On Friday 29 June, as a result of the EU summit, a great breakthrough was achieved in respect of the European patent. The prime ministers of Germany, France and the United Kingdom have agreed that there will be a patent that is directly valid in the European Union. There will also be a Patent Court for handling infringement conflicts. This court will have its main seat in Paris, with branches in London and Munich. It seems that this will bring an end to nearly fourty years of negotiations about this issue.
Ever since the seventies, the European legislator has fostered the ambition of realizing a European unitary patent that – unlike the present European patent – has direct effect in all European countries. This also involves the protective scope of the patent being governed by a uniform material law. An important argument in favor of the unitary patent is the intended reduction of patent costs, which costs in Europe are said to differ significantly from the cost in, particularly, the US and China. Since the end of last year, a tremendous acceleration has taken place on this topic.
The measures only relate to countries that are member of the European Union, so that countries that are party to the European Patent Convention but are not a member of the European Union, such as Norway, Switzerland and Turkey, drop out.
Traditionally, the different language regimes of the European countries have constituted a serious obstacle. Meanwhile, however, 27 out of 29 EU countries have declared to be ready to compromise on this issue. Presently, only Italy and Spain have not given their support to the initiatives. This situation may change in view of the present political climate.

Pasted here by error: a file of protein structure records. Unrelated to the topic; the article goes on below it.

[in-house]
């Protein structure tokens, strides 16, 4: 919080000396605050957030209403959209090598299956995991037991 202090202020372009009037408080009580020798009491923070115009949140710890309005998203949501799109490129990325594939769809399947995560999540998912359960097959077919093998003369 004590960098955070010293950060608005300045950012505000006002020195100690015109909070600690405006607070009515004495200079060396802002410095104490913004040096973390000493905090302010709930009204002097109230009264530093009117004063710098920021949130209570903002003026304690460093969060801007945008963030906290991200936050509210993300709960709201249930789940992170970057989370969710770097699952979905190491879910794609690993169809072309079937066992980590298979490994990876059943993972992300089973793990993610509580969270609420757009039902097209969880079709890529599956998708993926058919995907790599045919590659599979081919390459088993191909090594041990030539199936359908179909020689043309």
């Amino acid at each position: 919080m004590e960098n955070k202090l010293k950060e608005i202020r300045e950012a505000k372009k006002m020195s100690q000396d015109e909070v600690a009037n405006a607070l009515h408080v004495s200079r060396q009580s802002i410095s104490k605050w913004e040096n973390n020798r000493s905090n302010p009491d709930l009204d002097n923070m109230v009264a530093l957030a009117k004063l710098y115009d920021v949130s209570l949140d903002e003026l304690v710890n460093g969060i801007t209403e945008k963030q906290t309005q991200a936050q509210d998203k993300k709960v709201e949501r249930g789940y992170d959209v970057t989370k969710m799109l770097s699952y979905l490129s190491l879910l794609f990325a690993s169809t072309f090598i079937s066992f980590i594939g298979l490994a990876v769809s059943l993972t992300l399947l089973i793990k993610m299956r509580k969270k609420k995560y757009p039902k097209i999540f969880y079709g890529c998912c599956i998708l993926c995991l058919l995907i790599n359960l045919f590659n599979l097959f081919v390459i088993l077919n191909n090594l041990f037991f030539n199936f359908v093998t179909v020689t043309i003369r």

Meanwhile, a solution was found to the presently most important issue to Europe, viz. where the seat of the patent court had to be established. Candidate cities were Paris, London and Munich. In addition, Milan, The Hague and Brussels were mentioned. This involved a political decision prone to major interests and prestige.
In all countries, in particular those with a established patent culture, the present developments have been received with mixed reactions from users of the system – industry, SME, attorneys at law and patent attorneys.
Many objections were raised to the new structure. Complaints that are often heard are that none of the parties involved desired this harmonization and that the path to the court will become much more expensive and complex than is presently the case. This is expressed most clearly in a parliamentary review that was conducted on this issue in the UK.
One of the remarkable aspects of the consensus now reached is that the influence of the ultimate judicial power, the European Court of Justice, will be limited in cases before the Patent Court. The European Parliament has responded to this in critical terms and at this point, it is still unclear whether this will be accepted easily. This may actually impede a fast implementation of the unitary patent. A further remarkable aspect is that the branches will be specialized, with London covering life sciences and pharmaceuticals.